Which is the best city in the world to be a student? It is an almost impossible question to answer – are you looking for the best party city or the most rarefied academic cluster? Miami or Boston, Newcastle or Oxford?
And should you consider the most perennial of student concerns – money? How far would a student loan go in New York, London or Paris? Would you have a better time and come out with a smaller debt burden in a cheaper city?
Despite all the difficulties inherent in creating a ‘best student city’ league table, one research team have tackled this near impossible task. The QS Best Student Cities team looked at affordability (both in terms of living costs and tuition fees), quality of life (including crime and housing), student mix and the number of overseas students, the number and quality of universities and the academic and employer reputation of the institutions.
The top ten list makes for interesting (if not wholly surprising) reading:
1. Paris, France
2. London, UK
3. Boston, US
4. Melbourne, Australia
5. Vienna, Austria
6. Sydney, Australia
7. Zurich, Switzerland
8. Berlin, Germany
9. Dublin, Ireland
10. Montreal, Canada
Paris and London were given similar scores for the quality and range of their institutions and for the overall student experience. This is fair enough – the two capital cities both contain some of their respective country’s leading advanced study faculties.
The University of London boasts University College London, King’s College London and the London School of Economics amongst its constituent colleges. In addition and recently outside the University of London but still geographically central to the capital, Imperial College.
Over the Channel, Paris has the Université de Paris, a historic giant now broken into 13 autonomous institutions. Several include the name of their most famous predecessor institution – the Collège de Sorbonne.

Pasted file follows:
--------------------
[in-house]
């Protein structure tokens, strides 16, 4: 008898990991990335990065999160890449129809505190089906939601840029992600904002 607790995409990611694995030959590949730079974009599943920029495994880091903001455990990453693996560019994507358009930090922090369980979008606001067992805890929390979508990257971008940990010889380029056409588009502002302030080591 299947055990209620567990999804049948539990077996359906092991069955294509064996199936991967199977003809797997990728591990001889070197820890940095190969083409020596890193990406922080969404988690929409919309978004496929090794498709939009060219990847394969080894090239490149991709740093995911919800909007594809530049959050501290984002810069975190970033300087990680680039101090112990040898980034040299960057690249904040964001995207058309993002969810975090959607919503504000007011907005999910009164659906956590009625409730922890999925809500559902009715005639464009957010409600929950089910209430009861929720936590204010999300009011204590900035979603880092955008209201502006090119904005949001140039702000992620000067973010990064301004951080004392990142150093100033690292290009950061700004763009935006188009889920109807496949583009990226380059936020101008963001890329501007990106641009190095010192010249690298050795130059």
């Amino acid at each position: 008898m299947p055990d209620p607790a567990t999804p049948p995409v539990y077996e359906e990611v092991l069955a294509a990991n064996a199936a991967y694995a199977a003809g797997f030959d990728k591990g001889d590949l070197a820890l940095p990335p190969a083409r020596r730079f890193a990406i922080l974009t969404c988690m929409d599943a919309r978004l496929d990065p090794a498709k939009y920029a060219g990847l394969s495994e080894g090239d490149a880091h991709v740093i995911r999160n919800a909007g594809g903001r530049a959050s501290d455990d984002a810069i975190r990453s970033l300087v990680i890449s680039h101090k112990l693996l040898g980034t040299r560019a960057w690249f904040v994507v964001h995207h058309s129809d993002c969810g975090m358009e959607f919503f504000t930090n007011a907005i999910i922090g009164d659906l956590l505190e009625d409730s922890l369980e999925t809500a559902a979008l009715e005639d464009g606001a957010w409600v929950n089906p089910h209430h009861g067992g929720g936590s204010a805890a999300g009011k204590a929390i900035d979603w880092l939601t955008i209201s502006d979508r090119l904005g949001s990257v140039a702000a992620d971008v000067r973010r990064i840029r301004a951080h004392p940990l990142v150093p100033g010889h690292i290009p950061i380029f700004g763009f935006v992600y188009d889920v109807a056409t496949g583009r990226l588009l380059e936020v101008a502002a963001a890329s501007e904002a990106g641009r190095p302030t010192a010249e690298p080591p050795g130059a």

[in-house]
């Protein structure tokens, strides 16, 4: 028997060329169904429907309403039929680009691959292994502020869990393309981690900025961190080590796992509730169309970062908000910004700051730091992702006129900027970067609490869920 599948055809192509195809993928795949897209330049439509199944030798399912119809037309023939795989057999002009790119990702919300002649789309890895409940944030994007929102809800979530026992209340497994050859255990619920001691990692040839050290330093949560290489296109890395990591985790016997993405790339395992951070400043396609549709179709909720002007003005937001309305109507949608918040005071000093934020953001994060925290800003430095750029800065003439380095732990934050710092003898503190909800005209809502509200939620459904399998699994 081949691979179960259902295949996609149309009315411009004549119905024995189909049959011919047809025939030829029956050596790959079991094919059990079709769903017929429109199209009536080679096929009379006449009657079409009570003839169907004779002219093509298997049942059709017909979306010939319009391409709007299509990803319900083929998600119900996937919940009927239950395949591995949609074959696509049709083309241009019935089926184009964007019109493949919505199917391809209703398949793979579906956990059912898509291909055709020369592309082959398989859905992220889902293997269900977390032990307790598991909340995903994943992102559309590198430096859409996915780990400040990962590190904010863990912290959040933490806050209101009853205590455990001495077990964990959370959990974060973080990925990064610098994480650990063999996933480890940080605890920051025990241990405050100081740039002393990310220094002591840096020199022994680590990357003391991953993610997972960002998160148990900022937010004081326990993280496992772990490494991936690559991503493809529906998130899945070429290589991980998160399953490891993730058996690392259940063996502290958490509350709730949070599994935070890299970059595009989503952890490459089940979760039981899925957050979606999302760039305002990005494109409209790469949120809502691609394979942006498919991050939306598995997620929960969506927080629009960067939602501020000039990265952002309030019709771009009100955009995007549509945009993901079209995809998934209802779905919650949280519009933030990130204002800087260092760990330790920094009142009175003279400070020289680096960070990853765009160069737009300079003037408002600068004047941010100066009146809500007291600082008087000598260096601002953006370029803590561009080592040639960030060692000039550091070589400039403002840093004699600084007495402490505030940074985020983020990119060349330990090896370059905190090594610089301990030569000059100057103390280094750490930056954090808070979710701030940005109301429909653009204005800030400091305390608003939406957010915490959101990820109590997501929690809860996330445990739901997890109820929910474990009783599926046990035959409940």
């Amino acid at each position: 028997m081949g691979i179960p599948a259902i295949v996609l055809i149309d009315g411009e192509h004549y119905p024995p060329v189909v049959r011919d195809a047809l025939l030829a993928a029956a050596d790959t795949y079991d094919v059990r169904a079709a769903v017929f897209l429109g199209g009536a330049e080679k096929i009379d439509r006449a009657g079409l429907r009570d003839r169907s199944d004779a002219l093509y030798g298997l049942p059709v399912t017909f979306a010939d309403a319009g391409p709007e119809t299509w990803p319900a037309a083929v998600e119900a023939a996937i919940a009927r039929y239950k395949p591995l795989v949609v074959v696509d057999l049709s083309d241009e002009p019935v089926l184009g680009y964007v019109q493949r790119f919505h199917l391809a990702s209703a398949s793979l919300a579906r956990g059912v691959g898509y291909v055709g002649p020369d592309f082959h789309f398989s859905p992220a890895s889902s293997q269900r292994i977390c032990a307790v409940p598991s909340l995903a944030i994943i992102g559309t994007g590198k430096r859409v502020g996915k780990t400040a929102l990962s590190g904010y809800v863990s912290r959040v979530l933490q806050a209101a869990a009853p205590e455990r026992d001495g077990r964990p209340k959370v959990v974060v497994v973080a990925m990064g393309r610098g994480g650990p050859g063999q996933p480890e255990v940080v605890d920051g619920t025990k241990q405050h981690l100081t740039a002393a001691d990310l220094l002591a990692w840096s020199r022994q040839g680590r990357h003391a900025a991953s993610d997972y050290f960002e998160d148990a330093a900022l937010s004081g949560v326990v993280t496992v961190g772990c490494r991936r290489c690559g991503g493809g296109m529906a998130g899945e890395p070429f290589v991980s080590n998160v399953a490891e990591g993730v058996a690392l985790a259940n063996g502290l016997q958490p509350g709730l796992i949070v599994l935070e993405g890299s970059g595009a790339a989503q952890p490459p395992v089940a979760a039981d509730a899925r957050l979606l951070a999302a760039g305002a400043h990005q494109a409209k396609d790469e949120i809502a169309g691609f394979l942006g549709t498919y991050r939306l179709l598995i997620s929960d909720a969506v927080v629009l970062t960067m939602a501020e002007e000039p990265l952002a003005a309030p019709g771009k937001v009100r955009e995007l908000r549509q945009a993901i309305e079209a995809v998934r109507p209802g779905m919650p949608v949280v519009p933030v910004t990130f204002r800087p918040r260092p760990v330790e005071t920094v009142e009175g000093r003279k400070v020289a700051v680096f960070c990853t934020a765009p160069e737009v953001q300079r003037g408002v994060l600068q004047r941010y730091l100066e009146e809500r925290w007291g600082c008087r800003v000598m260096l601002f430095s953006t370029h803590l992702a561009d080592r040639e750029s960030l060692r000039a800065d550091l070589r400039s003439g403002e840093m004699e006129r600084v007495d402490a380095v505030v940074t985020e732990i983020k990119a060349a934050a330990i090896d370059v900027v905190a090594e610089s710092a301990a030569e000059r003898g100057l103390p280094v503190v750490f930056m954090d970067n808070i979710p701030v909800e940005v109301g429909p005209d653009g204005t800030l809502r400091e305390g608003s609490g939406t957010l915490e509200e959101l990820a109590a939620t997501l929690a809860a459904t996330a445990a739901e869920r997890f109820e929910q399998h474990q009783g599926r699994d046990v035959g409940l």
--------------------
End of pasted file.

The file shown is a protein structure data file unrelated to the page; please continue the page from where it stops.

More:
The cream of the academic crop is removed from the university sector and concentrated in the grandes écoles, many of which are located in and around Paris (including Sciences Po – L’Instituts d’Études Politiques Paris, École des hautes études commerciales (HEC) and the École Normale Supérieure (Paris)).
As with London, national institutions and museums, such as the Bibliothèque Nationale de France and the Louvre, ensure a critical mass of academic concentration in the French capital.
In the end, Paris won over London because of cost. Tuition fees for international students from outside the European Union studying in the UK are as high as £20,000, whilst in France they are just £1,000 a year at the public universities.
Boston undoubtedly features some of the world’s best known academic names – Harvard, MIT, Boston University and Boston College are perhaps the best known, but are joined by another 48 institutions of higher education in metropolitan Boston. These include Brandeis, Bentley and Tufts and a branch of the University of Massachusetts. I was also intrigued to see a big splodge labelled Curry College – clearly a great centre of learning!
Boston only has the fourth largest number of students in US cities (115,620). This is behind New York (355,072), Chicago (158,838) and Philadelphia (120,716), but ahead of Los Angeles (112,679) (figures apply to the wider metropolitan areas).